GOP opposes community policing initiatives

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Radley Balko, among his morning links (worth checking), points out:

House Republicans want to kill the DOJ’s community policing office, which “focuses on improving the relations between police departments and their communities.” They also want to cut funding to the civil rights division, which has been investigating police departments that have shown a pattern of constitutional violations.

I truly do not understand the GOP mind, but that’s been obvious for quite a while.

Written by LeisureGuy

21 May 2015 at 2:26 pm

Why do Republicans oppose infrastructure spending?

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First, watch this (and particularly the Hollywood blockbuster trailer that ends the segment):

RETIII reports in DailyKos:

As the Amtrak derailment showed (again), the refusal to spend on infrastructure literally kills.Also, infrastructure spending: (i) is necessary and unavoidable (failure to timely spend on infrastructure increases the deficit in real terms), (ii) improves the gross domestic product and competitiveness, and (iii) is an obvious source for increased employment, particularly in currently hard hit segments.  Moreover, infrastructure spending remains unambiguously popular.  Indeed, infrastructure spending historically has had bipartisan support.

So, why are modern Republicans ideologically opposed to infrastructure spending today?  For example:

In 2012, House Republicans introduced a transportation bill (including cuts in Amtrak subsidies and increases in truck-weight limits) that Ray LaHood, secretary of transportation during Obama’s first term, called “the worst transportation bill I’ve ever seen during 35 years of public service.” LaHood himself had been a seven-term Republican congressman from Illinois before he agreed to serve in Obama’s cabinet.

The most accepted (or easily reported) explanation is that today’s Republican party is dominated by Southern states, the center of heavy infrastructure (and costs) is located in the Northeast, and Republicans refuse to spend on states that don’t vote Republican.  There is truth to this explanation and, frankly, it is not properly reported as part of the wider partisan scandal that it is.  For example, although federal disaster relief is uniformly passed in the wake of hurricanes, tornadoes, floods, etc., the Hurricane Sandy relief bill was passed only when (as one of a few instances) the “Boehner Rule” was lifted to allow a bill to pass with largely Democratic votes. Why?  Because only 70 House Republicans could be found who were willing to vote for federal emergency hurricane relief if the affected area was the the East Coast.  Nice.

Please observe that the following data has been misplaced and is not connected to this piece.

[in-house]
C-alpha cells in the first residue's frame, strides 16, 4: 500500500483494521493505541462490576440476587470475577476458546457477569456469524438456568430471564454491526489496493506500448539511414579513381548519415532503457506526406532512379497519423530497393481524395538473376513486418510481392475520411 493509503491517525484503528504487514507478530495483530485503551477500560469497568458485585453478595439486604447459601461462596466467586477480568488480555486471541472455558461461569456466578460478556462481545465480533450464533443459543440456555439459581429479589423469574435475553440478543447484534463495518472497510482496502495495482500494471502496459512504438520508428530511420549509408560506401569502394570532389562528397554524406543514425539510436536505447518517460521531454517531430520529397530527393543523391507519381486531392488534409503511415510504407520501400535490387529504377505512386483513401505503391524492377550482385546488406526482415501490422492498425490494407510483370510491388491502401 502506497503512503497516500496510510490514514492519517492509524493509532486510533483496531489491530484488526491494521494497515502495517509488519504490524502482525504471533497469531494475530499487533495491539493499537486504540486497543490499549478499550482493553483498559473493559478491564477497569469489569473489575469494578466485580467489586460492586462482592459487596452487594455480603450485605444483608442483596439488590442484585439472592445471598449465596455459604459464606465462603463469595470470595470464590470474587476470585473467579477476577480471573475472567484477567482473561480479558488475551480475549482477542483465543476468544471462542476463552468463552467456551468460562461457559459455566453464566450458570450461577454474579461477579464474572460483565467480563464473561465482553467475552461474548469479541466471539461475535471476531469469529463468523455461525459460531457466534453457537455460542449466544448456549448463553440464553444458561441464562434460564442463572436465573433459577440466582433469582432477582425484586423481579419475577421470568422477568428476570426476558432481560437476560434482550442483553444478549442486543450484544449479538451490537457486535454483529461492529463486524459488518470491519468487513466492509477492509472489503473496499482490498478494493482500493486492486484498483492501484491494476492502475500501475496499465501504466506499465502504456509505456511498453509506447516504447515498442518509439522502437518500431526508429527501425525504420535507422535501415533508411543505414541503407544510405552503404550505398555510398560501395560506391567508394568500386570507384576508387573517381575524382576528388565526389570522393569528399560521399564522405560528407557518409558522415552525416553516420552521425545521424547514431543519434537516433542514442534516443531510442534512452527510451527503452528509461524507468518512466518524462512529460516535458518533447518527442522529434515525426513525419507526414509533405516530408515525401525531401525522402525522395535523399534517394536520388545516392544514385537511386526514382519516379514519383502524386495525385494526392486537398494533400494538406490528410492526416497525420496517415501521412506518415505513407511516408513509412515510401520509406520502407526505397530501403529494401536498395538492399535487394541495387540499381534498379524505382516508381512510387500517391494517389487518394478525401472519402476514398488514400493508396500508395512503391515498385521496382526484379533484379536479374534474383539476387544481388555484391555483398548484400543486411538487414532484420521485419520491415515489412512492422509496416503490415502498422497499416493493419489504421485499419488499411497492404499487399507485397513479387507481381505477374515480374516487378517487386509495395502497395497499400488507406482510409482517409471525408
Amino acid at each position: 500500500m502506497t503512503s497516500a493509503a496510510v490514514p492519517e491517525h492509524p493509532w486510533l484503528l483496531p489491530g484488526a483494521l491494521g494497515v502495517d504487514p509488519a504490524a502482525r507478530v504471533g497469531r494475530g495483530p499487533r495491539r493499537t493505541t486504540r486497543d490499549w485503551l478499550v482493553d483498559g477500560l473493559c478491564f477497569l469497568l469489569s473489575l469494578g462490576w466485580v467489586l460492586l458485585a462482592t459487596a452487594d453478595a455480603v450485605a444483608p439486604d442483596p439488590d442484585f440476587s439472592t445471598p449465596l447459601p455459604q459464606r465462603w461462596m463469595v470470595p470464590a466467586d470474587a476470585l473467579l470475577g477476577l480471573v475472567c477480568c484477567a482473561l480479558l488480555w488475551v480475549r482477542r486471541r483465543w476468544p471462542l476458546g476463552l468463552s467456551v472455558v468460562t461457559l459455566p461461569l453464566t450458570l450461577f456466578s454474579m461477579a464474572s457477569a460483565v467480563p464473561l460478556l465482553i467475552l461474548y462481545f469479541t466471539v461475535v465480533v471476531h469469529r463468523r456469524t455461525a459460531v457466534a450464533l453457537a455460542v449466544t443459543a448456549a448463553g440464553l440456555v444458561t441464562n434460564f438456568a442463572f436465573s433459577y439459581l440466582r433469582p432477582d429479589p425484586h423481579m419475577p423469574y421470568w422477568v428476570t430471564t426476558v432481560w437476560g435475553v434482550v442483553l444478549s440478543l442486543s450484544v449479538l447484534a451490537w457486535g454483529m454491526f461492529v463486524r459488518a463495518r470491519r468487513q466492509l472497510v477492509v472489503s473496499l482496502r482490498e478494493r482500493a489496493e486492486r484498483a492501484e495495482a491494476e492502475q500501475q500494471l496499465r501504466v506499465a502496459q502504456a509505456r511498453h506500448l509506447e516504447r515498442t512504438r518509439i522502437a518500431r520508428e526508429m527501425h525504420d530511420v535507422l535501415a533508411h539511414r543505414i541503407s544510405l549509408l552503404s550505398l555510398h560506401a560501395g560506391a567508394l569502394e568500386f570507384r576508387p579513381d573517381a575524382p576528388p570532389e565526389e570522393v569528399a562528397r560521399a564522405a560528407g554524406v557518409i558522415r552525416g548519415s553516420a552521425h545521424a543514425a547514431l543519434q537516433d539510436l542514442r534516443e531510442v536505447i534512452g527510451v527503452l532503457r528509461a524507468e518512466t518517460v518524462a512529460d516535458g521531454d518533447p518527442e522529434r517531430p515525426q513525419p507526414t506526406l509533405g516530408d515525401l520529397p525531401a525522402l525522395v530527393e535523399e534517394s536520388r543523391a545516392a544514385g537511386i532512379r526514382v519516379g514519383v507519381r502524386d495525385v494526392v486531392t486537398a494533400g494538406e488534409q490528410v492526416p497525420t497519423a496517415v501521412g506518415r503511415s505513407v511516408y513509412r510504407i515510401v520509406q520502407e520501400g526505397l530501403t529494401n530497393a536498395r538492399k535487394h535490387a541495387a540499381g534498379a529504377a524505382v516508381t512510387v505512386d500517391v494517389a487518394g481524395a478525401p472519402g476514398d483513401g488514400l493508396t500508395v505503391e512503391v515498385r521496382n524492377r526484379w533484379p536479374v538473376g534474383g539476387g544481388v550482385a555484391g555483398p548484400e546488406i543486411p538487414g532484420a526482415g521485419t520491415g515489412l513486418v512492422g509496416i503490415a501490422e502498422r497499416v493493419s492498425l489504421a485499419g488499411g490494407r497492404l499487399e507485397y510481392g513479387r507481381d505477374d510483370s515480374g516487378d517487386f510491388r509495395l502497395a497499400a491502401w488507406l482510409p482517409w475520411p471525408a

While as egregious as that geographic partisanship is, there are also at least four other fundamental reasons that explain the new Republican refusal to invest in infrastructure – all of which are largely undiscussed in general reporting.

1.  Starve the Beast: While Republicans continue to refuse to raise revenue necessary to fund infrastructure spending (traditional Starve the Beast), the latest application – Starve the Beast 2.0 – looks to hold hostage any and all necessary spending for cuts to other, unfavored, government spending.  In that sense, you have to understand the crucial (even threatening) need for infrastructure spending as identical to the “debt ceiling.”  For Republicans, the hundreds of billions to trillions of unmet infrastructure spending represents a massive, annual golden opportunity to extort draconian cuts to social, regulatory, non-defense spending.  That is why Republicans also reject deficit-financing for infrastructure spending (at historically low interest rates) or alternative proposals like a private-public infrastructure bank.  The goal here is not to invest in the country, but to seize upon any vulnerability to “drown the government in a bathtub.”

This is plainly evident, btw.  When President Obama proposed increased infrastructure spending in 2011 Republicans opposed it with a plan that would have “paid for the spending with a $40 billion cut in unspent funding for other domestic programs . . . and would block recent clean air rules and make it harder for the administration to issue new rules.”  In 2014, Eric Cantor explained that  Congress should not be adding new money, but instead streamlining the process for getting current resources to state and local governments.”  In 2015, Republicans opposed Democrats’ proposed additional infrastructure spending by proposing instead to create a “deficit neutral reserve fund,” that didn’t identify the amount of such fund, or how – or whether – it would be funded. Just yesterday I saw Paul Ryan flatly reject any increased spending for infrastructure, regardless of the fatal Amtrack crash.

2.  Privatizing the nation’s infrastructure: This is the big kahuna that the press generally feels uncomfortable reporting.  Republicans – at the behest of their mega-bank/private equity patrons – really, deeply want to privatize the nation’s infrastructure and turn such public resources into privately owned, profit centers.  More than anything else, this privatization fetish explains Republicans’ efforts to gut and discredit public infrastructure, and it runs the gamut from disastrous instances of privatizing private parking meters to plans to privatize the federal highway system.

Indeed, if you listen to Republican proposals for “infrastructure reform,” what you hear is: privatization and a longing for private tolls, tolls, tolls.  As the Cato Institute explained in Senate testimony, now is the time to go back in time: